Because their home phone had been tapped, fortunately, the Mississippi authorities were aware that every civil rights organization in the nation knew her case. She had been quoted in Jet Magazine saying, “This will be a Negro child born in Mississippi, and so wherever he is born, he will be in jail.” Therefore, the authorities decided that keeping her in jail was more of a public relations liability than they wanted.
Diane said, “I came away from the whole experience much strengthened. I grew spiritually through tapping into the power of an extraordinary force through meditation. In jail I learned that I could live with very little. The oppressive authorities imprisoned me and withheld basic necessities to frighten and control me, but it backfired. They are the ones who got scared. In the end, I was freer, more determined, and stronger than ever.” Doesn’t that sound like the Magnificat?
Today, Diane Nash is 82 and living in Chicago, still engaged in critical issues. The peacefulness which Diane brought to her revolutionary cause, her resolve to lift up the lowly and topple the powerful from their thrones reminds me of the time when the angel Gabriel told Mary she would bear a son, the Son of the Most High, the heir to the throne of David. She asked how. And then, full of the Spirit of God, fully aware of the consequences, Mary responded, “Here I am, the servant of the Lord; let it be with me according to your word.”
Despite the heartache and pain that she knew would come her way, this child would save the world. For God, through her willingness, so loved the world that God scattered the proud in the thoughts of their hearts, brought the powerful down from their thrones and lifted up the lowly. Yes, God loves the world that much.
Dietrich Bonhoeffer, a German pastor executed by the Nazi’s, realized the power of the Magnificat. He said, “The song of Mary is at once the most passionate, the wildest, most revolutionary hymn ever sung. This is not the gentle, tender, dreamy Mary seen in paintings.…This song has none of the sweet, nostalgic, or even playful tones of some of our Christmas carols. It is instead a hard, strong, inexorable song about the power of God…”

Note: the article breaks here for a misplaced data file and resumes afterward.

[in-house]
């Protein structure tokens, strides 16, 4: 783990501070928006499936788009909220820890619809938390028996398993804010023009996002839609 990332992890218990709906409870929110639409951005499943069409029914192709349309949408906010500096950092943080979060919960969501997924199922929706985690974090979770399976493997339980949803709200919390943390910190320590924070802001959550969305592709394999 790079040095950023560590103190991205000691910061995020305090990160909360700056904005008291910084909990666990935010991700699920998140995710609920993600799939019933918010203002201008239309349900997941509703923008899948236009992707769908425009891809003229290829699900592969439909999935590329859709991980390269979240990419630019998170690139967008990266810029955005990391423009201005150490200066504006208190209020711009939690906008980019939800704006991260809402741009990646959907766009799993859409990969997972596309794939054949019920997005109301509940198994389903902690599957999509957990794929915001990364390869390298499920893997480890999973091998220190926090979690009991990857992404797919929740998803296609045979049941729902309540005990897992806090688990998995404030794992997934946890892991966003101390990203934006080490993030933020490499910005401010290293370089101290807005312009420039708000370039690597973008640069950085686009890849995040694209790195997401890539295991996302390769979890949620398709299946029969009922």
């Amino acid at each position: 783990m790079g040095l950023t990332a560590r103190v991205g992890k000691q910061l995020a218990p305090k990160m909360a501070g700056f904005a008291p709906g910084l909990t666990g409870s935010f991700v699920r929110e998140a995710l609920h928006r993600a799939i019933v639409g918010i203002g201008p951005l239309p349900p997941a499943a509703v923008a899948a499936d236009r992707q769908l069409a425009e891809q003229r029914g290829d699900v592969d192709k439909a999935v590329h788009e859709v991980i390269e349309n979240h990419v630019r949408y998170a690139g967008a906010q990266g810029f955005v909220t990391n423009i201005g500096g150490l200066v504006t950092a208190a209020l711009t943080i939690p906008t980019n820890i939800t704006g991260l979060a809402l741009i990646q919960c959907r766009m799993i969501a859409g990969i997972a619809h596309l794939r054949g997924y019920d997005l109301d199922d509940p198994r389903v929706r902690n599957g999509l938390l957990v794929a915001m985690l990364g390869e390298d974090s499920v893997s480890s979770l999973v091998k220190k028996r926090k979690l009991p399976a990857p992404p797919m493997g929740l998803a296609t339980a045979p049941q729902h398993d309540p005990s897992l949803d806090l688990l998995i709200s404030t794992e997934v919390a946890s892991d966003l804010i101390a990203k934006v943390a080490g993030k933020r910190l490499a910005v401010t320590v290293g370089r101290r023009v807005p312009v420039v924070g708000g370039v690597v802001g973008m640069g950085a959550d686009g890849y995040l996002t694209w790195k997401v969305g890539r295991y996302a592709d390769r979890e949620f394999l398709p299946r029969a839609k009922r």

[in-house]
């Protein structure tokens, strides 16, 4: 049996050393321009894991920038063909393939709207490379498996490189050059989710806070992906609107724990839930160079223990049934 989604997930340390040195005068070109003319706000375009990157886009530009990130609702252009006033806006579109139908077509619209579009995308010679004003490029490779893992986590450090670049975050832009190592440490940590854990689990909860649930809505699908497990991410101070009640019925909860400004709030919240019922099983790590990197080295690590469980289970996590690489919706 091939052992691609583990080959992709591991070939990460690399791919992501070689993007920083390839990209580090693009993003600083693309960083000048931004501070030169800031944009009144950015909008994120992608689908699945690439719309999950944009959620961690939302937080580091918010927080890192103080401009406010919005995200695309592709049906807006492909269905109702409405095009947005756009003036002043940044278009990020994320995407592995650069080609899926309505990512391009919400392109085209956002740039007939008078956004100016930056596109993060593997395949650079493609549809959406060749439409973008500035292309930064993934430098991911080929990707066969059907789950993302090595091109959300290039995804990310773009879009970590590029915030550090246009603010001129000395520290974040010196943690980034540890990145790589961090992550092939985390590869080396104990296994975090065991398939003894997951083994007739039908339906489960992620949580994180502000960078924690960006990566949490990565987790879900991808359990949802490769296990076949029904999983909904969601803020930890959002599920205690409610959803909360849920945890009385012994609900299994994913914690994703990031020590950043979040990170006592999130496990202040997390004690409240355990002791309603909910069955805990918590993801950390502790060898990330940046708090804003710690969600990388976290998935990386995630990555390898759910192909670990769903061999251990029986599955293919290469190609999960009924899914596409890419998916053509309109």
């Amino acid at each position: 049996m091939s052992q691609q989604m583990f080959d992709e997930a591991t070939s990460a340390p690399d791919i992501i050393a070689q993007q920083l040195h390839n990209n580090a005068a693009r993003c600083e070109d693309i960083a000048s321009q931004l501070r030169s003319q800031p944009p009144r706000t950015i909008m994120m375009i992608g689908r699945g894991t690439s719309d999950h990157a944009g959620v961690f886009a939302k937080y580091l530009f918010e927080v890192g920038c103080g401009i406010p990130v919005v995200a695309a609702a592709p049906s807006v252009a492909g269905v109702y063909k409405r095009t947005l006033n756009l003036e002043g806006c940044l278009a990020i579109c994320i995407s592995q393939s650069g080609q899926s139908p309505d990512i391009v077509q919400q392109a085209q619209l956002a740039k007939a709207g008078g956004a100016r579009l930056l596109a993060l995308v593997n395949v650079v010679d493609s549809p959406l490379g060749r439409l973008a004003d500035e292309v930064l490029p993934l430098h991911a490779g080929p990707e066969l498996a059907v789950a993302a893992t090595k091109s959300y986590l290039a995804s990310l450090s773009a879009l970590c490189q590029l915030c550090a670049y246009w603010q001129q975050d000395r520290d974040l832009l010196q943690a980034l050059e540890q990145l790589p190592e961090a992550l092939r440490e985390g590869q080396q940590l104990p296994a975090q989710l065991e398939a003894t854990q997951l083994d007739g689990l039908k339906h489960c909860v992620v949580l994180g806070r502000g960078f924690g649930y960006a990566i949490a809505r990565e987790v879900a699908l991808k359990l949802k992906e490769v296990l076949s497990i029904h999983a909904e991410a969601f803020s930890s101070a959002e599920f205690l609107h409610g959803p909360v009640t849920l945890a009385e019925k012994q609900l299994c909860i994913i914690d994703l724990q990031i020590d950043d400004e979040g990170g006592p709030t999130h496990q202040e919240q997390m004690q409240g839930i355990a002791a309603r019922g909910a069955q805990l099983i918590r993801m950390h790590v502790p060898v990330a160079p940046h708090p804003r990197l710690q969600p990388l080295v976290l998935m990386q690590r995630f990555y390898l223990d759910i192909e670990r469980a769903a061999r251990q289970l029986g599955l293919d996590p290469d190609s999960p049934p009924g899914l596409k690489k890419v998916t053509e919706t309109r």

The power of God lived through people like Mary and Diane Nash who understood the meaning of these words and took them seriously.
May it be so in your spirit too.
Park Hill Congregational UCC
Rev. Dr. David Bahr
December 6, 2020
“May the Peace of Christ Be with You”
Isaiah 40: 1-9
Comfort, O comfort my people,
says your God.
2 Speak tenderly to Jerusalem,
and cry to her
that she has served her term,
that her penalty is paid,
that she has received from the Lord’s hand
double for all her sins.
3 A voice cries out:
“In the wilderness prepare the way of the Lord,
make straight in the desert a highway for our God.
4 Every valley shall be lifted up,
and every mountain and hill be made low;
the uneven ground shall become level,
and the rough places a plain.
5 Then the glory of the Lord shall be revealed,
and all people shall see it together,
for the mouth of the Lord has spoken.”
6 A voice says, “Cry out!”
And I said, “What shall I cry?”
All people are grass,
their constancy is like the flower of the field.
7 The grass withers, the flower fades,
when the breath of the Lord blows upon it;
surely the people are grass.
8 The grass withers, the flower fades;
but the word of our God will stand forever.
9 Get you up to a high mountain,
O Zion, herald of good tidings;[a]
lift up your voice with strength,
O Jerusalem, herald of good tidings,[b]
lift it up, do not fear;
say to the cities of Judah,
“Here is your God!”
“The peace of Christ be with you.” I miss saying that and hearing the rumble of 100 people saying back “And also with you.” I guess, like a lot of other things, a lot of other things, I took that for granted. So, let’s do the next best thing: When I say, “the peace of Christ be with you,” type “And also with you” in the comments or chat on Facebook or YouTube or Zoom. Or, if you’re watching on a big screen TV with no keyboard, send me an email later. I’d love to “hear” those words from 100 of you again. It would feel like a little bit of normal. I’ll give you a minute.
And now, like we do in the worship service, if you are watching with someone, turn to your neighbor and say, “The peace of Christ be with you.”